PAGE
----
A quick plea for help
After spending the last few days churning out reams and reams of text on everything from the EU constitution to Samuel Pepys to Batman Begins (the latter two not here, obviously), I've hit a distinct lack of inspiration.
Come, faithful readers - assist me. I've got to knock up a 1000-1500 word article on the Celts in Britain - not Ireland - with an emphasis on places tourists can visit and which photograph well, and I've come entirely unstuck. It's become too in-depth for the middle-brow target audience and so far has precisely no travel aspect. Help me out, go on - I need suggestions of celtic sites and attractions more than anything. Ta. This is currently about 600 words - I need to cut some bits and add some bits to make it fit:
In the 5th century BC Heroditus recorded the Celts as living between the source of the river Istros (the Danube) and the Pillars of Hercules – effectively from Germany to Portugal. Their first recorded appearance was in c.400 BC, forcing the Etruscans out of the Po valley in northern Italy and clashing with envoys of Rome in the process. Marching on to the capital of the nascent Empire, the Celtic leader Brennus inflicted one of the worst defeats that Rome would see for centuries. A few decades later, in 335BC, Alexander the Great met a Celtic delegation on the shores of the Adriatic where, according to Ptolemy, they offered their friendship, stating that the only thing they were afraid of was the sky falling down around them.Too tedious at the moment, isn't it? Damn. (Oh, and sorry - I wouldn't normally do this sort of thing; highly unprofessional etc.)
According to 1st century BC Sicilian historian Diodorus Siculus, the Celts were “terrifying... They are very tall in stature, with rippling muscles under clear white skin. Their hair is blond, but not naturally so: they bleach it, to this day, artificially, washing it in lime and combing it back from their foreheads. They look like wood-demons, their hair thick and shaggy like a horse's mane.” Another distinguishing feature, in a world where tunics were still the norm, was the habit of the men to wear bracae, or trousers.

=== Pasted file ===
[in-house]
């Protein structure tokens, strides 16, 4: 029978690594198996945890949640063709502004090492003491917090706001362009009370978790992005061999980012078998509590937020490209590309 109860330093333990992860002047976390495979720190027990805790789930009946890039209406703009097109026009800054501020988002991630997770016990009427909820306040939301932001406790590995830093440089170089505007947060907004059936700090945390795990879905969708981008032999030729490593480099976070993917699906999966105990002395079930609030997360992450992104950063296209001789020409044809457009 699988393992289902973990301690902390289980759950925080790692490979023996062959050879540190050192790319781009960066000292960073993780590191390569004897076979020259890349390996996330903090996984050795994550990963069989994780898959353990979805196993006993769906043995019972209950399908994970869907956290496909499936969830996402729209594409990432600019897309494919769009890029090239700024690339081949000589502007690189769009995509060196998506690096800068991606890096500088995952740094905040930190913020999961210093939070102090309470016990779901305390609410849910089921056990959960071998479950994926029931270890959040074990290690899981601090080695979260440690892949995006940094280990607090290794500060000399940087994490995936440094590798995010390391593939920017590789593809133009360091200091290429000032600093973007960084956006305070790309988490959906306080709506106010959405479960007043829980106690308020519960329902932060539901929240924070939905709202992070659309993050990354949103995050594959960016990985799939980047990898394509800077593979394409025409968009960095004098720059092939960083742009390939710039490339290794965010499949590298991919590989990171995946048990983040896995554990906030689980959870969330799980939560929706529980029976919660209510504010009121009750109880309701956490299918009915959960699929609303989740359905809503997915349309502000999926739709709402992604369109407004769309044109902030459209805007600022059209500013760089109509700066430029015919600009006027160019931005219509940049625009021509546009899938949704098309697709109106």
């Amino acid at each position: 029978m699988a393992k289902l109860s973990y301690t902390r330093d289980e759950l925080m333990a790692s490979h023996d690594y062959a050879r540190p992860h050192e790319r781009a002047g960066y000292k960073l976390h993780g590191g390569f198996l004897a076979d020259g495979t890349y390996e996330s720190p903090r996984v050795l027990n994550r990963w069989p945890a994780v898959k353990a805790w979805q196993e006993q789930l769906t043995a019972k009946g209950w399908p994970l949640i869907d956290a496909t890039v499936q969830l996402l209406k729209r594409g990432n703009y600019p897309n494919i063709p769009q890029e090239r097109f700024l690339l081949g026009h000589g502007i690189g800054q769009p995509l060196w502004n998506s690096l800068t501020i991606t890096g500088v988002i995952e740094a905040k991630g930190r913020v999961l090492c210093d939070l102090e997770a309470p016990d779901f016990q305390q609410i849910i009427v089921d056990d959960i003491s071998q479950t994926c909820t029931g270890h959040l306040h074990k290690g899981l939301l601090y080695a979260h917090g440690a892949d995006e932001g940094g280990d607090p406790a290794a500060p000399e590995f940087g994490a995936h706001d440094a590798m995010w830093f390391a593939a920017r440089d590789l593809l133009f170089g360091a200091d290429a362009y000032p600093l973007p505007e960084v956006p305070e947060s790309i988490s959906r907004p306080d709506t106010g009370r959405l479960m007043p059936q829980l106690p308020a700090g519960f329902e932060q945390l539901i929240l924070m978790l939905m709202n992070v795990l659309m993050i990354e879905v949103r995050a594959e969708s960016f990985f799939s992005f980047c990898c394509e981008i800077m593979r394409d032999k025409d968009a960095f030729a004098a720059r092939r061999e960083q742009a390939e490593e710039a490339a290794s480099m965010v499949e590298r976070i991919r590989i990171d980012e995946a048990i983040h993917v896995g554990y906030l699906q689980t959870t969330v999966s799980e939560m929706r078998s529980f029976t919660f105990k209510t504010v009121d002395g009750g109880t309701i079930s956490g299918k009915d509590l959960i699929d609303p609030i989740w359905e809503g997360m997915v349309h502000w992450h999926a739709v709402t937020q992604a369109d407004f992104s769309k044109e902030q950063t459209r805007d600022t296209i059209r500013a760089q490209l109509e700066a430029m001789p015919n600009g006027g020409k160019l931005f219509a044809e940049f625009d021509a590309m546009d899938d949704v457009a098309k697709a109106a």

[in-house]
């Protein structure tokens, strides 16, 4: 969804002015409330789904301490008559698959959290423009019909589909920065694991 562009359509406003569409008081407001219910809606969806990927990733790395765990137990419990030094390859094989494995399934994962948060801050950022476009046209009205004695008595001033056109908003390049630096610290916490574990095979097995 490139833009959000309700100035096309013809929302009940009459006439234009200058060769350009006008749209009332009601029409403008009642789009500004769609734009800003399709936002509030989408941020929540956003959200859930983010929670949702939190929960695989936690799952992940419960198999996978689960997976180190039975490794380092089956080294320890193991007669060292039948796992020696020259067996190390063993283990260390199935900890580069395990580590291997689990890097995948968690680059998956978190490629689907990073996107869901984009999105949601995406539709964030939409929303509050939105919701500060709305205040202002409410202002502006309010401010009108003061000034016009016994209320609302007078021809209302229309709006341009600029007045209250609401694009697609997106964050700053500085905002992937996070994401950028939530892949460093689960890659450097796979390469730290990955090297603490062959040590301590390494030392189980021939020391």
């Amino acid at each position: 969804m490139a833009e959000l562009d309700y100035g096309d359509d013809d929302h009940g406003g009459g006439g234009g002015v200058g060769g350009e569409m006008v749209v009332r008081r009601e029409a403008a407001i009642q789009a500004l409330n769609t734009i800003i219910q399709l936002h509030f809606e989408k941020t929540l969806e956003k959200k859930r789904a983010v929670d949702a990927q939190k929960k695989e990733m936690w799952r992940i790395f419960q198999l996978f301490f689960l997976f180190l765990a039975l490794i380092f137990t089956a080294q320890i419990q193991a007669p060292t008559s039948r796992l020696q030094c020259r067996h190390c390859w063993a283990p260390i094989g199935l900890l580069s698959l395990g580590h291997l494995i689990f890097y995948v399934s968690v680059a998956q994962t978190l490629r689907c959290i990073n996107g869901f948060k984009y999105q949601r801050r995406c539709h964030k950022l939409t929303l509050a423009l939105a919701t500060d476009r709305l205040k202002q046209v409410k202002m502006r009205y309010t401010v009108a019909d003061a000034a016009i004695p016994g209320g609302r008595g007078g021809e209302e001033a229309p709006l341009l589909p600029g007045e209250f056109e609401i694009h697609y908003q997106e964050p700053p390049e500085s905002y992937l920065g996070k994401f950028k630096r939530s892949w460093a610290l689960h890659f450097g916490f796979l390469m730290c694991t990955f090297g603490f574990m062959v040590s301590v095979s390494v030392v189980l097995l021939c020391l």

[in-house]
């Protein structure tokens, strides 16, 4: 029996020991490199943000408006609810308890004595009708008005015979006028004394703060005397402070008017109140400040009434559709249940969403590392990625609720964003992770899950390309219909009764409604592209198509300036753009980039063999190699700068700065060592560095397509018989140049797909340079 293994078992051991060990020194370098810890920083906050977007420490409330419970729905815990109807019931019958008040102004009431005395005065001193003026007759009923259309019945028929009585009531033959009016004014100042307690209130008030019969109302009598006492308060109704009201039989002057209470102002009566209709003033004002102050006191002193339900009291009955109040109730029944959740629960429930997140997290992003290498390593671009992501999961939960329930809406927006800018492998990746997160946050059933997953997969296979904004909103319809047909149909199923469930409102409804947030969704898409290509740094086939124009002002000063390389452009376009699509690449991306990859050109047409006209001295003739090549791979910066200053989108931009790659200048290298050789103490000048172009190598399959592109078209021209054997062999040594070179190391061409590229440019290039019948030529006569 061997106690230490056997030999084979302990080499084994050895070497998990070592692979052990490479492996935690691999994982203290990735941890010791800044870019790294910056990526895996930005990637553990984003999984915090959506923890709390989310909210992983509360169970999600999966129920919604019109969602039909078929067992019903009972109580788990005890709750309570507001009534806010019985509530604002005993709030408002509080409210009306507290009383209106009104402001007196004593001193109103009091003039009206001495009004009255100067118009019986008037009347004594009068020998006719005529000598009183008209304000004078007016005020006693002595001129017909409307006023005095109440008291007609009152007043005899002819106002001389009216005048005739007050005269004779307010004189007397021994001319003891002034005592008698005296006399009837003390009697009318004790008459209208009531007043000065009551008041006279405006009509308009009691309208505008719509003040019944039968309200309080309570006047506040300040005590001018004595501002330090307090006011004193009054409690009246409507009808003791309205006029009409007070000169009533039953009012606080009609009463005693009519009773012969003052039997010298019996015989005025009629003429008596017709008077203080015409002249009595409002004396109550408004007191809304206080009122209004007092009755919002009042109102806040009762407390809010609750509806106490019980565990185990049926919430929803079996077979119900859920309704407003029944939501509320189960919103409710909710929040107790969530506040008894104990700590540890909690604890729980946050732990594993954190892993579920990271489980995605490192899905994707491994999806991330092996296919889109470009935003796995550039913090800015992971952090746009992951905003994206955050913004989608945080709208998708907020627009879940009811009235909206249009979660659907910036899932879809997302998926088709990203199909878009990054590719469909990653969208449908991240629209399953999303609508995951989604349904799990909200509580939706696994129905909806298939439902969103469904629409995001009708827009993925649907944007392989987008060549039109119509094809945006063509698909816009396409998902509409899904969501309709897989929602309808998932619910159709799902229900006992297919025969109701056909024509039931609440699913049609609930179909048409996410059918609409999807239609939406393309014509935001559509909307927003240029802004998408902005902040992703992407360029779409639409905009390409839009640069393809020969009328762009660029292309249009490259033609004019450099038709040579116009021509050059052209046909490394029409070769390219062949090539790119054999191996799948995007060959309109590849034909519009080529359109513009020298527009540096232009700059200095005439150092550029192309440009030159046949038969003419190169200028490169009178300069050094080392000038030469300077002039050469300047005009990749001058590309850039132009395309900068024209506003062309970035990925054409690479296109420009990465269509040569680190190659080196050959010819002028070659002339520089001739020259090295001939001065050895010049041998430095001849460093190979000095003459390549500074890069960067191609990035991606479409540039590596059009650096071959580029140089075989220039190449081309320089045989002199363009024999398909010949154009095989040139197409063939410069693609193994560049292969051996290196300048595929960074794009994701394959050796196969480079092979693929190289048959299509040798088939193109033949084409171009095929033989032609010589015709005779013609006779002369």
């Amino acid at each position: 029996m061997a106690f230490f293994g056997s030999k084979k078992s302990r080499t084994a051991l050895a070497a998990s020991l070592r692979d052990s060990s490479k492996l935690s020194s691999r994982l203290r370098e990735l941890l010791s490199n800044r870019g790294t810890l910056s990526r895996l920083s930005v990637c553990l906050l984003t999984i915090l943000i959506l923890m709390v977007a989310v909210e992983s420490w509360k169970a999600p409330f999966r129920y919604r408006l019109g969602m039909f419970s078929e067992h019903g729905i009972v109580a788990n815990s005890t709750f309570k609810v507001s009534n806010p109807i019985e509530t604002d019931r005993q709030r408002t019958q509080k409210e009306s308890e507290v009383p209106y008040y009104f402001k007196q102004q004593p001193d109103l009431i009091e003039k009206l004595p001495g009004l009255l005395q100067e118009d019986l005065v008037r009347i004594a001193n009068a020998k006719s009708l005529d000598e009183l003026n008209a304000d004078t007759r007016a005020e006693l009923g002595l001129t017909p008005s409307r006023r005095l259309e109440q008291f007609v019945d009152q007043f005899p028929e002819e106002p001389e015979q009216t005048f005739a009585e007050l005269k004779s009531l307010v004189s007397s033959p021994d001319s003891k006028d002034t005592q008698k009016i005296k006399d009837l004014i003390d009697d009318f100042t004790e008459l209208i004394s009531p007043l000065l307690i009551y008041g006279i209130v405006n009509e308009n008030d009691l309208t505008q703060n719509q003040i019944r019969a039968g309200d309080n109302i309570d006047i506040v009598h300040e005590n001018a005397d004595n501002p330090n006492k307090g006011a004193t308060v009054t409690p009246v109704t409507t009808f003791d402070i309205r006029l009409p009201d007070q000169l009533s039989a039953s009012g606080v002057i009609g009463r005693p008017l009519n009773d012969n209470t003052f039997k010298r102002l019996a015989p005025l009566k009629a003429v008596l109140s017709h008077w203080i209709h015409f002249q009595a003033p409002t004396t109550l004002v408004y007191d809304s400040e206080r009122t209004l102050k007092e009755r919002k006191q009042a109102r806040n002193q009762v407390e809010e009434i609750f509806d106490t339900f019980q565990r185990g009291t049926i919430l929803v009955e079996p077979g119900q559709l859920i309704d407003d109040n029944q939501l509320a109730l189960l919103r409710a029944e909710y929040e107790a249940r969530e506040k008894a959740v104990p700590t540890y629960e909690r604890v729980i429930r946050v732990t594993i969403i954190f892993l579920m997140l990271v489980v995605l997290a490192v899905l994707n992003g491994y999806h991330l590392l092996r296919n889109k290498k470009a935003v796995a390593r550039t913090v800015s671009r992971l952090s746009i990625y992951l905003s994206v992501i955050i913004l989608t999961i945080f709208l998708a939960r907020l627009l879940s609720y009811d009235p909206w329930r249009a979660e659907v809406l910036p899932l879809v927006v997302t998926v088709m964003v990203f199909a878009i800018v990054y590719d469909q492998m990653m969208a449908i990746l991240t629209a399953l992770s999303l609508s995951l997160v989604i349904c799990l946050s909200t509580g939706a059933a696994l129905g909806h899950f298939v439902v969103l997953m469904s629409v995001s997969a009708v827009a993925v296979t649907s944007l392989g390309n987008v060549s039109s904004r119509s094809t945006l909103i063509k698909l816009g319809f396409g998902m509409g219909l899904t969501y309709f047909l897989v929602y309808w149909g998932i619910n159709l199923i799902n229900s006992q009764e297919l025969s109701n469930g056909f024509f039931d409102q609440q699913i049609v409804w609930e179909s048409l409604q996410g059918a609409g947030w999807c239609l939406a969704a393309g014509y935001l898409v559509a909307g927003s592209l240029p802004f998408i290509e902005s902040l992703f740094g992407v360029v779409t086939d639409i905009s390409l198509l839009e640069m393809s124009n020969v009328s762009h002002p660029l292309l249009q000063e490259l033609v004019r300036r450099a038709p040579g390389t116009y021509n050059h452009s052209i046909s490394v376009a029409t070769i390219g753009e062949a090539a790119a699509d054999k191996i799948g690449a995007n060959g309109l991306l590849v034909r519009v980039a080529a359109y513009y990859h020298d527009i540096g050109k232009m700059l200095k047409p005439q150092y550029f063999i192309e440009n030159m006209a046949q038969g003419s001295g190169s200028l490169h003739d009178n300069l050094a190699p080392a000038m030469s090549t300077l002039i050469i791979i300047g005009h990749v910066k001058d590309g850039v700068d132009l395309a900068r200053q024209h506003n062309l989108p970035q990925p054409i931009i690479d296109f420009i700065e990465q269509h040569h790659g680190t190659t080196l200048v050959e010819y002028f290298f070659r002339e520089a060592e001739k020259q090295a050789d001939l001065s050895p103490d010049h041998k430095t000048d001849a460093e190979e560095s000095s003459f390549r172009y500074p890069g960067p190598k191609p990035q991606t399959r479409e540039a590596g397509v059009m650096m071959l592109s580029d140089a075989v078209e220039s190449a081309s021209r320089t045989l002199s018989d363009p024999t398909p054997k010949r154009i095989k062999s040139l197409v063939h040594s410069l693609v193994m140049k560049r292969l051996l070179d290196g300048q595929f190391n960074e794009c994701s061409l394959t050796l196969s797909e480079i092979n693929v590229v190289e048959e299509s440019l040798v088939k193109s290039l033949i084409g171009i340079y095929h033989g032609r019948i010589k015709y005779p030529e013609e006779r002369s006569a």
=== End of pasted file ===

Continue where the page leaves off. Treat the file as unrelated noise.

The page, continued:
Today, the descendants of the Celts survive predominantly in the British Isles – primarily in Cornwall, Ireland, the Isle of Man, Scotland and Wales, though with strong remaining influences in the northern and western fringes of England, to where they were driven by successive invasions by the Romans and Anglo Saxons. But no one really knows how the Celts themselves came to Britain – were they the descendants of those who built Stonehenge, invaders or peaceful migrants? Some have even argued that they were merely an invention of 18th century Empire-builders, keen to create a sense of British national pride.
But the sense of mystery, the tales of warriors, the traces of complex and sinewy artworks and the ever-present legends of the Druids, not to mention the ongoing pride of the Celtic nations, has helped ensure that the Celtic peoples retain a very particular place in European, and especially British identity.
Despite their warrior origins, the Celtic tradition was, until the coming of Rome, entirely oral. As such, it was only after the Roman conquest that any written record of the Celts appeared in the British isles, and it is doubtless in part due to this that the Celtic tradition today is that of the plucky and oppressed underdog. Revolts in the 15th and 16th centuries to preserve the Cornish language have been followed in the 19th and 20th centuries by concerted efforts to revive Welsh and Scottish Gaelic, while Scottish and Irish immigrants to North America have continued to cling to their Celtic roots even while, like their forebears during the coming of Christianity, they have become integrated with their new culture.